Array Data Structure and Kadane’s Algorithm

Data Structures and algorithms are key to clearing multiple placement tests as well as for competitive programming.

A list of important data structures are listed below:

  • Array
  • Linked list
  • Stacks
  • Queues
  • Hash tables
  • Trees
  • Heaps
  • Graphs

Let’s begin with arrays in this article.

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Arrays are a collection of elements belonging to the same data type that can be easily accessed using their index value. Consider array is a pile of books on your study table (Consider 5 books) out of which one is on the desk hence you number it is 0 next as 1 next 2 and so on.

Book_prices = [101, 102, 103, 104, 105]

Consider 0, 1, 2, 3, 4 as index numbers for the books and 101, 102, 103, 104, 105 be their prices respectively. Let’s try to look at these visually.

Using the values of the indexes the element values can be accessed 

For eg. Books_prices [3] = 104

Explanation – using the index value 3 the element i.e. the book price of index 3 can be accessed.

Arrays allow a wide range of operations that are listed below:

  • Traversing – Printing all the elements of the array to their indexes
  • Inserting –  To invert element in the array
  • Deleting – To discard any element using their index values
  • Searching – To search an index or an element in the array
  • Updating – Modifying values of elements in an array

Big O Notation of all the operations are listed in the table below:

Sr. No.OperationBig(O) Notation
1Search element using IndexO(1)
2Search Element using LoopO(n)
3Print all ElementsO(n)
4Insert an ElementO(n)
5Remove elementO(n)

There are multiple questions to practice on various sites based on arrays, one of the most common questions in various competitive programming is finding the sum of the maximum subarray.

Find the sum of the maximum subarray

Consider an array : [1, -3, 2, 1, -1]

Sub-Arrays are a small part of an array in a continuous manner

Here the sub-arrays can be : [1, -3, 2, 1], [1, -3, 2], [1, -3] and many more…

We now will find the maximum sum that is achievable from a subarray of this array using two methods

  • Brute Force Method
  • The Brute Force method is an uncomplicated and simple approach to any problem that is the guaranteed way to get a solution to a problem and ideal for basic problem-solving questions.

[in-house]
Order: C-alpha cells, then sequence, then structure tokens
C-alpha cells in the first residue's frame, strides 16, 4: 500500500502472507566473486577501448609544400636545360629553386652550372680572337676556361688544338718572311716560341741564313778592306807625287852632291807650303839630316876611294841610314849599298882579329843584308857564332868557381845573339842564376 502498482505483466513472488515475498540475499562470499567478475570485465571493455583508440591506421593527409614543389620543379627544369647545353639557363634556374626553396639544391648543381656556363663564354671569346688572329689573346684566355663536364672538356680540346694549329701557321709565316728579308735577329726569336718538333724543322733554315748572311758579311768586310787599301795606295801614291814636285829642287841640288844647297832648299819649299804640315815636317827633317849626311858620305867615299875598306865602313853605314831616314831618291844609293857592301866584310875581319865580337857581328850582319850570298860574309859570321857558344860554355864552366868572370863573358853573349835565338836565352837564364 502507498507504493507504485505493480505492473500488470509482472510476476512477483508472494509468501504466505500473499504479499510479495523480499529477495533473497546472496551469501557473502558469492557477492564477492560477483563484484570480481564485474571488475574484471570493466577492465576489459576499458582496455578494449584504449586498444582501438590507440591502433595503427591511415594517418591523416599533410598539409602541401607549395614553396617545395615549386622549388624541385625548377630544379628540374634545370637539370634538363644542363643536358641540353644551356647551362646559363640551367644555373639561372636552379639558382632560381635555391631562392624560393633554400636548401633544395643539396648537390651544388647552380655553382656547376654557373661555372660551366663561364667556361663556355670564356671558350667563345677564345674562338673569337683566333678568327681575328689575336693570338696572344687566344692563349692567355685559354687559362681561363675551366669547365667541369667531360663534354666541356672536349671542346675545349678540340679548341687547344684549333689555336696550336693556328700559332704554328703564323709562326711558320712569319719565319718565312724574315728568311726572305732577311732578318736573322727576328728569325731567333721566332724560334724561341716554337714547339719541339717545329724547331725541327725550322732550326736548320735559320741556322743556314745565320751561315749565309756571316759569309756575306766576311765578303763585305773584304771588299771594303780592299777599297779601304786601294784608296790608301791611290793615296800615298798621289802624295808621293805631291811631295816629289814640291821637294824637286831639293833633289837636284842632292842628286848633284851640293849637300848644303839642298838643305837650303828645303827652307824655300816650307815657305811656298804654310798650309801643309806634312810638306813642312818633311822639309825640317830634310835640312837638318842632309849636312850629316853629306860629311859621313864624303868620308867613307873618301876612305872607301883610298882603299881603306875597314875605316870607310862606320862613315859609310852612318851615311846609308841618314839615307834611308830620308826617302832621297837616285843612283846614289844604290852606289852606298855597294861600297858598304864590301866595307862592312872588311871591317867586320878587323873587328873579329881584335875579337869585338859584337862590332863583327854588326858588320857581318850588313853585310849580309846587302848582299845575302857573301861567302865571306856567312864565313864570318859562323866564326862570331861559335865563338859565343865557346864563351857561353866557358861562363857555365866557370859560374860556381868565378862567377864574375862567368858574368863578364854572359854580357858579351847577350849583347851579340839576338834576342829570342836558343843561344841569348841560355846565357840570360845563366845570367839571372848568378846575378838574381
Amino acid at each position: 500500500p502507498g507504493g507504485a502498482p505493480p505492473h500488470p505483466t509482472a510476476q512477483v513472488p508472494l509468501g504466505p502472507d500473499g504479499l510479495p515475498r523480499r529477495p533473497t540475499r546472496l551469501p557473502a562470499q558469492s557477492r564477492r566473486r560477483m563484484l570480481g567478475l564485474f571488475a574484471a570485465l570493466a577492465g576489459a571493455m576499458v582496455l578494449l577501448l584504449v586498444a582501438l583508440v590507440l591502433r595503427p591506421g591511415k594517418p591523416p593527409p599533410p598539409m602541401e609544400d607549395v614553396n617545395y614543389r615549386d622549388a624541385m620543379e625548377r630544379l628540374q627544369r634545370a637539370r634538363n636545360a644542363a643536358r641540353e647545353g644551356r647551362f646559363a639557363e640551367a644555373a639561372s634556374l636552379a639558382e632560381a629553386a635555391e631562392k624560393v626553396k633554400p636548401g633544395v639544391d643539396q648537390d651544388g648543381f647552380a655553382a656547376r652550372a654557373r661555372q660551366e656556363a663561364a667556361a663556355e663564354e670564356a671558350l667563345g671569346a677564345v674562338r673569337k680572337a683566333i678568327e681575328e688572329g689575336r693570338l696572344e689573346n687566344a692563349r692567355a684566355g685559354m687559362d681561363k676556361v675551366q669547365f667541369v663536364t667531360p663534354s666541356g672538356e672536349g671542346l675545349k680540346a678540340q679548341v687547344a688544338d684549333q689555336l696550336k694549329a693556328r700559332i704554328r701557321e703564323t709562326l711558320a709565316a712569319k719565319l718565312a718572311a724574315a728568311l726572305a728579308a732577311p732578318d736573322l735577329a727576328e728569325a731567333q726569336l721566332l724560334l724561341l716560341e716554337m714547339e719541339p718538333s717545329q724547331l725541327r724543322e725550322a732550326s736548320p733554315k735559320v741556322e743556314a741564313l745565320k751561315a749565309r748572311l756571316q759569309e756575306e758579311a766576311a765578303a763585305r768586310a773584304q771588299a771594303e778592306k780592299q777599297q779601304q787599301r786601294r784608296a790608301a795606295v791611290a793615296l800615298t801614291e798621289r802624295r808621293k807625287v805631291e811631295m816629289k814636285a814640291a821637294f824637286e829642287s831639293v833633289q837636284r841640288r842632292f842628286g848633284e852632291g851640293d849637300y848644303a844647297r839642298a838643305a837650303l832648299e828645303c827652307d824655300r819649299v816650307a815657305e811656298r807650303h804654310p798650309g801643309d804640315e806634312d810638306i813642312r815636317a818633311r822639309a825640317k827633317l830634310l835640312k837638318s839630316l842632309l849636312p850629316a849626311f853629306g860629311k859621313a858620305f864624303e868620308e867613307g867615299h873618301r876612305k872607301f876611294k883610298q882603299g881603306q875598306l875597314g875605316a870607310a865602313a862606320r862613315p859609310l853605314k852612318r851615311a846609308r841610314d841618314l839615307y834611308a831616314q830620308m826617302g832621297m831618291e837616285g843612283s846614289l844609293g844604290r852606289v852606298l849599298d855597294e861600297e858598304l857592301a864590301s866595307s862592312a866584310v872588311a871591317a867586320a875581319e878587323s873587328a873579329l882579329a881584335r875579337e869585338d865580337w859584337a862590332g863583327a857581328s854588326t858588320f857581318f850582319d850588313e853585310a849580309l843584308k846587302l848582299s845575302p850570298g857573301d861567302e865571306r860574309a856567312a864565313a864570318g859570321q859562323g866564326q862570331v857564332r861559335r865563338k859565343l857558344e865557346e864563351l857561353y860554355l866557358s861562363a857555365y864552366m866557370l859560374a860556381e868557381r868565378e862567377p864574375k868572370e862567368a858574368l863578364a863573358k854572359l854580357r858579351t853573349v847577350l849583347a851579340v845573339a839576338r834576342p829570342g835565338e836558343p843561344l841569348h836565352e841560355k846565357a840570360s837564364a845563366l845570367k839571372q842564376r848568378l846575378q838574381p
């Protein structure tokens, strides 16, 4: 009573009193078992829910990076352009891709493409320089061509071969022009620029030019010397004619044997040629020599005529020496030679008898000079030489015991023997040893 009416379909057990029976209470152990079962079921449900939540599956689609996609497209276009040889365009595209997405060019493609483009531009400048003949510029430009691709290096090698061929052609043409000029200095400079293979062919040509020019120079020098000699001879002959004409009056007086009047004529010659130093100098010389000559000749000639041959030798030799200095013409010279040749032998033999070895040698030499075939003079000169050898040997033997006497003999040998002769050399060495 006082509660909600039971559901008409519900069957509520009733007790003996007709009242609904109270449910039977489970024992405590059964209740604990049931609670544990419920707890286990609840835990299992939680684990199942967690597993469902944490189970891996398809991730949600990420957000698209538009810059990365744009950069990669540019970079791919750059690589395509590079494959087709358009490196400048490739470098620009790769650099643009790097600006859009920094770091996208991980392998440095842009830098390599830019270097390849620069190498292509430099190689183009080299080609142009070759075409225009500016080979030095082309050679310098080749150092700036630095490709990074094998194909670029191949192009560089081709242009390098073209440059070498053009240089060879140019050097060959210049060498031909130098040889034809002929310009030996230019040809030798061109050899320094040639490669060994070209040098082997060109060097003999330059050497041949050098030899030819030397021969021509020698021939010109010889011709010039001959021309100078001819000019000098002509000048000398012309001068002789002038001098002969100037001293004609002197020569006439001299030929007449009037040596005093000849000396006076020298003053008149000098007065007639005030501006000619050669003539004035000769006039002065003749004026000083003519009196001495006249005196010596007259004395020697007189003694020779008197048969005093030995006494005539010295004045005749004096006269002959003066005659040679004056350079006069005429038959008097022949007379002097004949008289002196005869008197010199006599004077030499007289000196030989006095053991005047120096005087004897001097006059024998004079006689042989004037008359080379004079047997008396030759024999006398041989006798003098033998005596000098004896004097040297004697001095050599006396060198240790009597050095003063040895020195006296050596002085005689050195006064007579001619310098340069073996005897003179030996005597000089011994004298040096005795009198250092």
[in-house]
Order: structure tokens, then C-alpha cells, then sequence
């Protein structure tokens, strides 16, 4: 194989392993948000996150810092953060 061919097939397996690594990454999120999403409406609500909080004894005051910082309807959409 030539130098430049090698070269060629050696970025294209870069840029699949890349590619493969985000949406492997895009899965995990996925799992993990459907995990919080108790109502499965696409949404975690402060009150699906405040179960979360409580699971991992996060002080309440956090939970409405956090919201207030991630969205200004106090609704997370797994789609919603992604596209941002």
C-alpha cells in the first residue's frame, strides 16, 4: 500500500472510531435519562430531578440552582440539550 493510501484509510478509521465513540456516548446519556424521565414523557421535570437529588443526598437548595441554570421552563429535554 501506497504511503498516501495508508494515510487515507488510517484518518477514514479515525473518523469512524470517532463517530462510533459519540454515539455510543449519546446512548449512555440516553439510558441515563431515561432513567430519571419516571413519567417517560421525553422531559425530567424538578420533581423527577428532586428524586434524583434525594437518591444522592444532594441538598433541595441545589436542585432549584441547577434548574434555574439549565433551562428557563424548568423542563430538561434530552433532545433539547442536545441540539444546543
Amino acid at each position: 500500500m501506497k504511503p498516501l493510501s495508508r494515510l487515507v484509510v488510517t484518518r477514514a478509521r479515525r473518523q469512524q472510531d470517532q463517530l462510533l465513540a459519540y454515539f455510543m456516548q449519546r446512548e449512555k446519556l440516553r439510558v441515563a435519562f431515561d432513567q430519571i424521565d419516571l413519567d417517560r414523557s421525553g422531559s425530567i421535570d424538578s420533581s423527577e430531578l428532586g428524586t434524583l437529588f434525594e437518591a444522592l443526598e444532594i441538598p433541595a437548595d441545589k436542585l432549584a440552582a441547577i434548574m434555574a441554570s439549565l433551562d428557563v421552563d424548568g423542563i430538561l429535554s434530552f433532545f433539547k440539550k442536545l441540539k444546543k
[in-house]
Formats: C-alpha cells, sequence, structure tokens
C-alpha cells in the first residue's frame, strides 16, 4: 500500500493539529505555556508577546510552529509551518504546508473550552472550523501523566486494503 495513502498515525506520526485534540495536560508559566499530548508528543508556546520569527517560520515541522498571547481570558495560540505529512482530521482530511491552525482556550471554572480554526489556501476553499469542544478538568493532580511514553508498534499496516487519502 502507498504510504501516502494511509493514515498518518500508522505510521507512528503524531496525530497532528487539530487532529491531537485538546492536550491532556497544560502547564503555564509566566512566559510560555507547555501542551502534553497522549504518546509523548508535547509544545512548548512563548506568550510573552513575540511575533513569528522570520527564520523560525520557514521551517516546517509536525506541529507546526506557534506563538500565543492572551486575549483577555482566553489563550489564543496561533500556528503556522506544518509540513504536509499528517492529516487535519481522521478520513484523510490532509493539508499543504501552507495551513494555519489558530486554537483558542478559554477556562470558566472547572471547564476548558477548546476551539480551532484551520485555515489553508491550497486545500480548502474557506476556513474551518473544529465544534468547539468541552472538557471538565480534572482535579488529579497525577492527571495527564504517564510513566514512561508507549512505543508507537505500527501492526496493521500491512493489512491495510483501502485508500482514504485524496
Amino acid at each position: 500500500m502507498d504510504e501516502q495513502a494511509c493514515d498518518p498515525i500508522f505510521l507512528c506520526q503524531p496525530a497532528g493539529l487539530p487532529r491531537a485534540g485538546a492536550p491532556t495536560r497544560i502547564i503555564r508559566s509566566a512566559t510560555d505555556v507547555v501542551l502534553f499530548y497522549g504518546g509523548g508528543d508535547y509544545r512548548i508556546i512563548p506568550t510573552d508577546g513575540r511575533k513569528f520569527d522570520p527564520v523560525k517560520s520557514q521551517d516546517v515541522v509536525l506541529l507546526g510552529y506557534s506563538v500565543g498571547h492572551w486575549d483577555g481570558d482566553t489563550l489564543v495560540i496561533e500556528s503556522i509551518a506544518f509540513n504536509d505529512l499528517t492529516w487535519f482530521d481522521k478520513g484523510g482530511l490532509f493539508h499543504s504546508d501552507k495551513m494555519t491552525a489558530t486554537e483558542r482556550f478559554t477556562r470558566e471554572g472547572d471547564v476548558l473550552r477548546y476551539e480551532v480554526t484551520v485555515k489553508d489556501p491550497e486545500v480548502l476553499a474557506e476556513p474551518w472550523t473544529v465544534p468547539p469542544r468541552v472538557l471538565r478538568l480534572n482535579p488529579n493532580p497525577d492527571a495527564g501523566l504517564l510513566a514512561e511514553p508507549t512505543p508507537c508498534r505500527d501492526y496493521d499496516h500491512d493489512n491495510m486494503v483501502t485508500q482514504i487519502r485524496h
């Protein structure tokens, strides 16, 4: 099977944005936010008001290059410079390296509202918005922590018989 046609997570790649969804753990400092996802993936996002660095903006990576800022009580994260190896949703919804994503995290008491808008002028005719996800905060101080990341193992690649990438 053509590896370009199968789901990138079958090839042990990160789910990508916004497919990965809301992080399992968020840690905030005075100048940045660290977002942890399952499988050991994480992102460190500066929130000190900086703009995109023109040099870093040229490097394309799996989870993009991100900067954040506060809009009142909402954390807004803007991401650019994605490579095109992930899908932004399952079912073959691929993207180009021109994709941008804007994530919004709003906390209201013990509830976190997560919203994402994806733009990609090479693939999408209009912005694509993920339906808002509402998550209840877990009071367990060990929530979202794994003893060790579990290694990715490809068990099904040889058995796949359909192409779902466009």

• The brute force method compromises in terms of its time complexity and the algorithm analysis is often found to be above the O(N!) order of growth.
  • Kadane’s Algorithm 
  • Unlike the Brute force method, Kadane’s Algorithm is based on logic building as well as using the concepts of the array to the best of their use making the algorithm efficient.
  • Kadane’s Algorithm is mostly used to find the maximum sum of the subarray.
  • The time complexity of Kadane’s algorithm is found to be O(N).



  • Traverse through each and every possible subarray using a loop
  • Initialize two variables i.e. Maximum_sum and current_sum
  • Find the sum of the continuous array and store them as current sum, Keep track if the current sum is greater or lesser than the max sum. 
  • If (Current_sum > Maximum_sum) → maximum_sum = cu
  • rrent sum
  • If (Current_sum < 0) → current_sum = 0
  • Return final value of maximum_sum after the loop is executed


  • The current sum and maximum sum are 0, now using the loop we check the sum of every sub-array by incrementing their index values.
  • At index 0 the maximum sum is 1 which is greater than the maximum sum hence the value of the maximum sum is replaced by the current sum. But, the array is not terminated yet hence we move forward. 
  • Now, the index value is increment hence both 1 and -3 are considered (1+(-3) = -2) since the current value is lesser than 0, the current sum is assigned 0, and the elements 1 and -3 are finalized to be neglected.
  • Moving ahead the next index i.e. index 2 is considered with the value 2 the value is greater than the current sum that is 0 hence the maximum sum is replaced with 2 i.e. the current sum. 
  • Again the index is incremented to index 3 with the element value as 1 here, (2+1 = 3)  which is greater than the current sum, and hence current sum and maximum sum are now 3.
  • Lastly, we reach index 4 with element value -1 (2+1+(-1) = 2) which is lesser than the current sum and hence it can be neglected
  • Finally, we return the maximum value that is 3!

Since we traverse through each element only once the Big O notation of Kadane’s algorithm is found to be O(N).


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